April is not only Occupational Therapy Month, but also National Autism Awareness Month. After about 17 years, the American Psychiatric Association (APA) has undertaken a revision of its authoritative text, The Diagnostic and Statistical Manual of Mental Disorders (The D.S.M.) and with it, a tightening of the definition of autism. The current D.S.M. definition requires a child to exhibit at least six of twelve specific developmental and behavioral characteristics, which fall into three broader categories: deficits in communication; deficits in social interaction; and repetitive and restricted behaviors and interests. In addition, these symptoms cannot be attributed to any other similar condition, such as Rett or Asperger’s Syndromes, and their onset must manifest before the age of three.
The revised definition reduces these symptoms to seven and collapses them into two groups: deficits in communication and social interaction; and restricted, repetitive behaviors and interests. The change is reflective of recent research and more closely mirrors how clinicians and therapists currently view autism; as one part of a spectrum of related disorders and not as a separate entity. Autism Spectrum Disorder (ASD), as it is known in the field, is a continuum of disorders including: autism, Asperger’s, childhood disintegrative disorder and pervasive developmental disorder not otherwise specified (or PDD-NOS). The APA’s belief is that a more compact definition of autism will lead to fewer and more accurate diagnoses of clients overall.
Nonetheless, there is still disagreement among the experts, as well as unease among parents of ASD children, as to whether or not patients at either end of the spectrum, those with low level symptoms or those with higher-functioning capabilities, will be excluded under the new criteria. The APA views the D.S.M. in general as a set of guidelines to be used in patient evaluations, allowing for subjective interpretation by the clinician. Given the direct correlation between diagnosis and treatment services rendered, it is clear why many are concerned. The APA plans an open review of the final revised definition before final publication of the D.S.M. in May of 2013, and experts believe that some tweaking will occur that will help to allay some of these worries.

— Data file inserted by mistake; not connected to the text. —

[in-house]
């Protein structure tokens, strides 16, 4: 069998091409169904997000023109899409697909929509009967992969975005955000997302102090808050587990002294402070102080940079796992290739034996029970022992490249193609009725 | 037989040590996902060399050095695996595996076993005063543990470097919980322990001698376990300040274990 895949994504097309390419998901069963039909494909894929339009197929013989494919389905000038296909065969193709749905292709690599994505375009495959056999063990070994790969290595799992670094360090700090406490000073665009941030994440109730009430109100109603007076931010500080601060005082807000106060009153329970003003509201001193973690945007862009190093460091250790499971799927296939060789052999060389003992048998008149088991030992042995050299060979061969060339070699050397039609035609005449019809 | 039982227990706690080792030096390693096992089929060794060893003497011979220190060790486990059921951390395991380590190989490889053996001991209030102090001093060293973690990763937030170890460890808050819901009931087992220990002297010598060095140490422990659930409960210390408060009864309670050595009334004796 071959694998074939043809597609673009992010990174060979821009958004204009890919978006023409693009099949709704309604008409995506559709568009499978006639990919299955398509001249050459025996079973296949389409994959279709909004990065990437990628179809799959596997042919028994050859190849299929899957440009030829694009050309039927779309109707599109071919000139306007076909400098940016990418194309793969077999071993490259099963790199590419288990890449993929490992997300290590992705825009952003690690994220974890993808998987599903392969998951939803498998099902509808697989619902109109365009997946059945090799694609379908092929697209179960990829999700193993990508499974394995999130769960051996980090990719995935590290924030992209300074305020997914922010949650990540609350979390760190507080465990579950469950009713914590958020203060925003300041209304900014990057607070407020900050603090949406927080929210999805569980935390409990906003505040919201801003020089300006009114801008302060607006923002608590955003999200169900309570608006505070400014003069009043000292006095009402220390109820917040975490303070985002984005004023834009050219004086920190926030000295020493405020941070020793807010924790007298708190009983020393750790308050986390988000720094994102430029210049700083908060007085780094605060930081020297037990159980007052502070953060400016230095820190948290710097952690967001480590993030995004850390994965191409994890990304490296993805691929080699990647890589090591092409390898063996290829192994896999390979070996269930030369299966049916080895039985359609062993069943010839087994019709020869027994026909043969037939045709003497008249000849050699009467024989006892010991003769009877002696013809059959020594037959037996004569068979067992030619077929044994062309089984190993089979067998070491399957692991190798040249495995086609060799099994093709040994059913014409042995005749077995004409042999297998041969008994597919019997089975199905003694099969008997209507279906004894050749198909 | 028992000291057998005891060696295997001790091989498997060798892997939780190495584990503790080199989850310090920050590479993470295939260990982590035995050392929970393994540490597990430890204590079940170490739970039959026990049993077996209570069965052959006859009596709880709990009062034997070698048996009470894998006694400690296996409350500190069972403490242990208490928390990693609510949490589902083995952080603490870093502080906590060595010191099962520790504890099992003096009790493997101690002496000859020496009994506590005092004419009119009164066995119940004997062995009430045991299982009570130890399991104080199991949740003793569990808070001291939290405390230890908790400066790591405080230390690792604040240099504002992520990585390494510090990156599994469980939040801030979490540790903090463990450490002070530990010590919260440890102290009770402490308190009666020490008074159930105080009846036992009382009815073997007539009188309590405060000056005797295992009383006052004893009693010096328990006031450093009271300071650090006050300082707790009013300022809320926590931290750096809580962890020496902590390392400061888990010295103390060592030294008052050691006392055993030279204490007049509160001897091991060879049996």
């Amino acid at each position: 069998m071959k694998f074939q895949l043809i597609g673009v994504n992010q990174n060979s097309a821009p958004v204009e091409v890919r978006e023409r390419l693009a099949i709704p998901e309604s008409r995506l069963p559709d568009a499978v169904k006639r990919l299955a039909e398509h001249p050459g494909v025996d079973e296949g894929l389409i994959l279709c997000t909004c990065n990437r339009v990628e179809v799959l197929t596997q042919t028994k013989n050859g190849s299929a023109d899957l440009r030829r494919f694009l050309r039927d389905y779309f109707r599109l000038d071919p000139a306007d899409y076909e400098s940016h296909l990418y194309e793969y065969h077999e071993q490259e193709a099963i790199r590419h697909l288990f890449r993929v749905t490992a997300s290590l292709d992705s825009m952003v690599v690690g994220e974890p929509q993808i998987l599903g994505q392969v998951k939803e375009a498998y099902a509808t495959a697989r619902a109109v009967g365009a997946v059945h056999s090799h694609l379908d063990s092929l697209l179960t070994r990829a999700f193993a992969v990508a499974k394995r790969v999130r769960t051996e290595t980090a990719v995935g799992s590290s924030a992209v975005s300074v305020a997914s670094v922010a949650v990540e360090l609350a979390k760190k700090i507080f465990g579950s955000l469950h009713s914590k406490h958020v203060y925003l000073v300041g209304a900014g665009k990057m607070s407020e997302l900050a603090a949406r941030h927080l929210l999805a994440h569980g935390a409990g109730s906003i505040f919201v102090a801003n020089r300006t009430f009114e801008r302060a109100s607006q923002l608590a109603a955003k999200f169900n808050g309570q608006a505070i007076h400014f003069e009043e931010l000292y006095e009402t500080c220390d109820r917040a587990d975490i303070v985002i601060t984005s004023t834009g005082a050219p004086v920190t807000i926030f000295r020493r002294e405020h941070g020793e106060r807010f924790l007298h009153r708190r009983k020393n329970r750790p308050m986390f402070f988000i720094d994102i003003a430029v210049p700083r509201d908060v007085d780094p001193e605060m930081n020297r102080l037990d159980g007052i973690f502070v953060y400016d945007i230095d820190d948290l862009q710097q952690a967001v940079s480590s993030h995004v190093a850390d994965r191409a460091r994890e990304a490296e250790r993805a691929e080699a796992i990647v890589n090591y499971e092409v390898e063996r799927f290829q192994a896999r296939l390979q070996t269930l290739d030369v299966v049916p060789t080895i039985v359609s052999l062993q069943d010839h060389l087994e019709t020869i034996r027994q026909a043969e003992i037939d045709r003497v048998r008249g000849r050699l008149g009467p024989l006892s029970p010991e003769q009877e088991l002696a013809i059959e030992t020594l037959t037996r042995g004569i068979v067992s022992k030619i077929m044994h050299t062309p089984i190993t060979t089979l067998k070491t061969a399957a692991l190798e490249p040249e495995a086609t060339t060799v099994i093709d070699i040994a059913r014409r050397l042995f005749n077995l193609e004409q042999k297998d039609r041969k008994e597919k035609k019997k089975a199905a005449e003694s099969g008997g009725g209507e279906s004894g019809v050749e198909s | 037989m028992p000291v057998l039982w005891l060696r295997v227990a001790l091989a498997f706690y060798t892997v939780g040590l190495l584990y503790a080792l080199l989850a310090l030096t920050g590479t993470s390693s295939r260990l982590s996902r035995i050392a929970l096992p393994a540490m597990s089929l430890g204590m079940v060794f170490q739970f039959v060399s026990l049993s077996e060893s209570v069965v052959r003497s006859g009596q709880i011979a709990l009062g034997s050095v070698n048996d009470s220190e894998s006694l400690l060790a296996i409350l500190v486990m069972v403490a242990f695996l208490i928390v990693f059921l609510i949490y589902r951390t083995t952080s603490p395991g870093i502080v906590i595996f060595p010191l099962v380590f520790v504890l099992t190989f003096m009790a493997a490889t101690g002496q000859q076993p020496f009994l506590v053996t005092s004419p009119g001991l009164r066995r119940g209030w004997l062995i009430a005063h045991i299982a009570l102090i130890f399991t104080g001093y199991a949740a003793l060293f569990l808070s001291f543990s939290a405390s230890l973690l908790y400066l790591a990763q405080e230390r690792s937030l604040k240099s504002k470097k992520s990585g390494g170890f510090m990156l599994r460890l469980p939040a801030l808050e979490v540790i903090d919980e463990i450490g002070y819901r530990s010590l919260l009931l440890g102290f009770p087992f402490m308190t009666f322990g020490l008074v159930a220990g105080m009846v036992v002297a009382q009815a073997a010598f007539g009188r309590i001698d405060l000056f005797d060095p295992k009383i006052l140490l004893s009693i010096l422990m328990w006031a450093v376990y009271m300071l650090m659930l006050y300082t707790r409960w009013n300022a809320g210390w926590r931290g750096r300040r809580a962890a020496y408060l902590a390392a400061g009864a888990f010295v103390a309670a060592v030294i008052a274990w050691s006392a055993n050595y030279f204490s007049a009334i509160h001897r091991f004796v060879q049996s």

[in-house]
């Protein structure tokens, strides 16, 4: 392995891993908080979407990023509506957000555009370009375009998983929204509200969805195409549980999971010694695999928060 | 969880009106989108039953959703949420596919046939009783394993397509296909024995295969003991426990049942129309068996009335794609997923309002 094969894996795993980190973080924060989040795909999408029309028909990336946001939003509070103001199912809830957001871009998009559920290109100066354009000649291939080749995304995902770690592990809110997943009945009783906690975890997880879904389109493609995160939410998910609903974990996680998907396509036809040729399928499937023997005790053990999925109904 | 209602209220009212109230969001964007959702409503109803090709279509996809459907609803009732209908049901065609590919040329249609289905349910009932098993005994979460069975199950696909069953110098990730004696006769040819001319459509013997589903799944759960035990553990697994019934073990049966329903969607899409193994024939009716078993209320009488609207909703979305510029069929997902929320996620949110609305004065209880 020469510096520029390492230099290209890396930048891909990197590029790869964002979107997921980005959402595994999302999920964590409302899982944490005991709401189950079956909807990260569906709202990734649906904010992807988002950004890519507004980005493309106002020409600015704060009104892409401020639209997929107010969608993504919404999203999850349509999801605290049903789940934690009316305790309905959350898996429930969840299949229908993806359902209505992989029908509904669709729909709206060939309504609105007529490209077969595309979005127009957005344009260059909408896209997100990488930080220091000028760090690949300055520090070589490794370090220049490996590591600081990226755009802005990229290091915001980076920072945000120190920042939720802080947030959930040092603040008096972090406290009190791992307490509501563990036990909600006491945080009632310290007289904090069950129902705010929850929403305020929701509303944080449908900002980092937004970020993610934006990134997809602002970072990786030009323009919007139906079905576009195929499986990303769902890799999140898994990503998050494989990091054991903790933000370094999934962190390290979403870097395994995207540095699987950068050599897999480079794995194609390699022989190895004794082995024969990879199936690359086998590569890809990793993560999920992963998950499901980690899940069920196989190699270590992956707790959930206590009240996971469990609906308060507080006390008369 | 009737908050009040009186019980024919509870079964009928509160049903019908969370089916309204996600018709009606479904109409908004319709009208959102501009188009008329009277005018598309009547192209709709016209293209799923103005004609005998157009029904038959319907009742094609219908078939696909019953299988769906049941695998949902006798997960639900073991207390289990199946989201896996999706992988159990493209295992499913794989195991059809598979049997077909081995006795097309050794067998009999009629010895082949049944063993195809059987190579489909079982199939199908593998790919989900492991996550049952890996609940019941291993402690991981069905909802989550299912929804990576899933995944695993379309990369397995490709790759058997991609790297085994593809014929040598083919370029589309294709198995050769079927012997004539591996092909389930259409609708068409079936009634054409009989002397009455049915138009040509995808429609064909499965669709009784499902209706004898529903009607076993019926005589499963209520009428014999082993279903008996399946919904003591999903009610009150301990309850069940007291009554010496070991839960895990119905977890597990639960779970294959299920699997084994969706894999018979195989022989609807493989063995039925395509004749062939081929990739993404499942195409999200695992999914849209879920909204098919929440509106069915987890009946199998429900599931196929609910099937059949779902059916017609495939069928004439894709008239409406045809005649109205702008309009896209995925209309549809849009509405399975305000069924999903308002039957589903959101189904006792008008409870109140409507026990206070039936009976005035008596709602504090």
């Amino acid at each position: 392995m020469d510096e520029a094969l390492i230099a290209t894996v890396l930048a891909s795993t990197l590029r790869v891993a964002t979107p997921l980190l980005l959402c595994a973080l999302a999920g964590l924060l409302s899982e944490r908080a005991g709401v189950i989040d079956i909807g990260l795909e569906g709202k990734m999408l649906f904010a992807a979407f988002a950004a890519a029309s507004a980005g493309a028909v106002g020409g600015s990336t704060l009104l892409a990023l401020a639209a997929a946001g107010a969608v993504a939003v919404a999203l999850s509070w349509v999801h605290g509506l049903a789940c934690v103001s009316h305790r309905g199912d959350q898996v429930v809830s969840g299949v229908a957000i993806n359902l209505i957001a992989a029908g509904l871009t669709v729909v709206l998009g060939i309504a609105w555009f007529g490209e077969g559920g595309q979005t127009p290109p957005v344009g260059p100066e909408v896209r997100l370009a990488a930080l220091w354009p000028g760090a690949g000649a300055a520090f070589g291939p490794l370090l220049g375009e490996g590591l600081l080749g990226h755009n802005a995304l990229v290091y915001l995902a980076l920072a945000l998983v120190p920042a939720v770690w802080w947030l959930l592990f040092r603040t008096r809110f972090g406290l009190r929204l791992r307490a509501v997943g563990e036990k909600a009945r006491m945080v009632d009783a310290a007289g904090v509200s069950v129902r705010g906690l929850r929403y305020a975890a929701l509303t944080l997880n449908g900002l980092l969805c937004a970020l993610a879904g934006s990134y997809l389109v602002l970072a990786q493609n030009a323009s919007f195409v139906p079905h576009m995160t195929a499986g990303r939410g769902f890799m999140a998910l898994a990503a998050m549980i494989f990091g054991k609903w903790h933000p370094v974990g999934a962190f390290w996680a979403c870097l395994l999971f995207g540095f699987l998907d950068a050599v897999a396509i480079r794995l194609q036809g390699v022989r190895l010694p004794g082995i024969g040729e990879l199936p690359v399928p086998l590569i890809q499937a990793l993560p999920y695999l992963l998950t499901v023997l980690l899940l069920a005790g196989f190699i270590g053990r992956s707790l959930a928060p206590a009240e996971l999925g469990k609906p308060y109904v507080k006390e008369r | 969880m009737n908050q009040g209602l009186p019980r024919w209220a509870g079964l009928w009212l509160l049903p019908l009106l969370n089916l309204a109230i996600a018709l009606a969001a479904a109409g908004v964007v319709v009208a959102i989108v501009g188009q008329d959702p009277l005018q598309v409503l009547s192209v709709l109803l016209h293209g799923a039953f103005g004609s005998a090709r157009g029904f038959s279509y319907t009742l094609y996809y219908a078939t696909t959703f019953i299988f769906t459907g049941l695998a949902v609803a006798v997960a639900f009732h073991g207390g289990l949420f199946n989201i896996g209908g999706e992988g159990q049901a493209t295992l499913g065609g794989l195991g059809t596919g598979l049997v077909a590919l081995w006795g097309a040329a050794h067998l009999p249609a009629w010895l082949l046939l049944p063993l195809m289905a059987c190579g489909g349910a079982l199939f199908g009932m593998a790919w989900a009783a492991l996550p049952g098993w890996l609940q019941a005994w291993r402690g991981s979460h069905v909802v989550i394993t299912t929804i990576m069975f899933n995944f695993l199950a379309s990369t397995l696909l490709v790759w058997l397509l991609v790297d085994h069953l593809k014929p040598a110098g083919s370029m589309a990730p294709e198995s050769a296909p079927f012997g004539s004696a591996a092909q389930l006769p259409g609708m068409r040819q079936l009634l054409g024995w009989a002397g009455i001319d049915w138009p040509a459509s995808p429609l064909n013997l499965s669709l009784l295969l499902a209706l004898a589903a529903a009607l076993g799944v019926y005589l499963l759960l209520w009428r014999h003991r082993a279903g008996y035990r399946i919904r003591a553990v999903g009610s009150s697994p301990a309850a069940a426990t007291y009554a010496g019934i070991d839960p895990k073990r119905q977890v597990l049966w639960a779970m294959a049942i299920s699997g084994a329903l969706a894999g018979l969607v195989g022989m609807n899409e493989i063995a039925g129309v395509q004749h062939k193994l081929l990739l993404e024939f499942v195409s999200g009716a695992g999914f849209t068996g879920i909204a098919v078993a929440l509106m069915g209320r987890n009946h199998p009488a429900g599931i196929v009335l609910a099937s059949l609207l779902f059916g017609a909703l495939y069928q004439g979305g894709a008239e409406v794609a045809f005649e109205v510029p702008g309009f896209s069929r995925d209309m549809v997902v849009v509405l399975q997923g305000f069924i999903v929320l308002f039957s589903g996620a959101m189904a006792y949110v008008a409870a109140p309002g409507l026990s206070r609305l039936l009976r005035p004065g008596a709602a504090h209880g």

How would this proposed change affect Occupational Therapists and their clients? OT services are not diagnosis-driven, but client-driven, with treatment customized to the individual’s unique occupational profile. Therefore, no change is anticipated in Occupational Therapy services provided to any diagnosed and referred client. What may change, however, is the number of referrals based on these new criteria, which in turn could greatly affect funding streams. The goal to bring real world precision to the diagnosis of autism, will likely change research of the disorder, especially outcomes research. Sharpening the scope and recognized symptoms of ASD, enables OTs to construct and execute more efficient and effective therapeutic interventions. For example, many ASD children and young adults exhibit sensory processing complications. The proposed redefinition includes this issue in its revised diagnostic benchmarks. It seems reasonable to assume that as a result, there will now be an increase in research and Occupational Therapy treatment plans designed to address this specific symptom. Although it is clearly too early in the process to know all of the ramifications for OTs and their clients, there appear to be more benefits than detriments.
If you are a master or a novice in the field of Occupational Therapy and are looking to find a challenging and cutting edge position, contact the Centra team at 800 535 0076 and let us help you make a difference in the life of an ASD patient.